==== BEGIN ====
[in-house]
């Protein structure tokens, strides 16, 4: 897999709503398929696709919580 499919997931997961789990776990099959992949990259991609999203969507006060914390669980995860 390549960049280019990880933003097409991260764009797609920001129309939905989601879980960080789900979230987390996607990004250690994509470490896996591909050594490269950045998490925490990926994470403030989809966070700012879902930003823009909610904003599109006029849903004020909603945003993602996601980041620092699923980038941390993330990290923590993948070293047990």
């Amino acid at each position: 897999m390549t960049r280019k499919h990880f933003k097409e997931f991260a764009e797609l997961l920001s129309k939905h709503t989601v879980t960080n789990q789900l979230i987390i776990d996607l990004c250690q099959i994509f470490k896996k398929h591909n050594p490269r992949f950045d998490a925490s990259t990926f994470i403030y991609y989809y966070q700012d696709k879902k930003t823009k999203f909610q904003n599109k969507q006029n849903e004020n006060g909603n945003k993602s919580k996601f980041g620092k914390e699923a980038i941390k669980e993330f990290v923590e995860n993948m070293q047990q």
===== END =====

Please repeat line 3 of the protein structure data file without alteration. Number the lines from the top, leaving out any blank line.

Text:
């Amino acid at each position: 897999m390549t960049r280019k499919h990880f933003k097409e997931f991260a764009e797609l997961l920001s129309k939905h709503t989601v879980t960080n789990q789900l979230i987390i776990d996607l990004c250690q099959i994509f470490k896996k398929h591909n050594p490269r992949f950045d998490a925490s990259t990926f994470i403030y991609y989809y966070q700012d696709k879902k930003t823009k999203f909610q904003n599109k969507q006029n849903e004020n006060g909603n945003k993602s919580k996601f980041g620092k914390e699923a980038i941390k669980e993330f990290v923590e995860n993948m070293q047990q």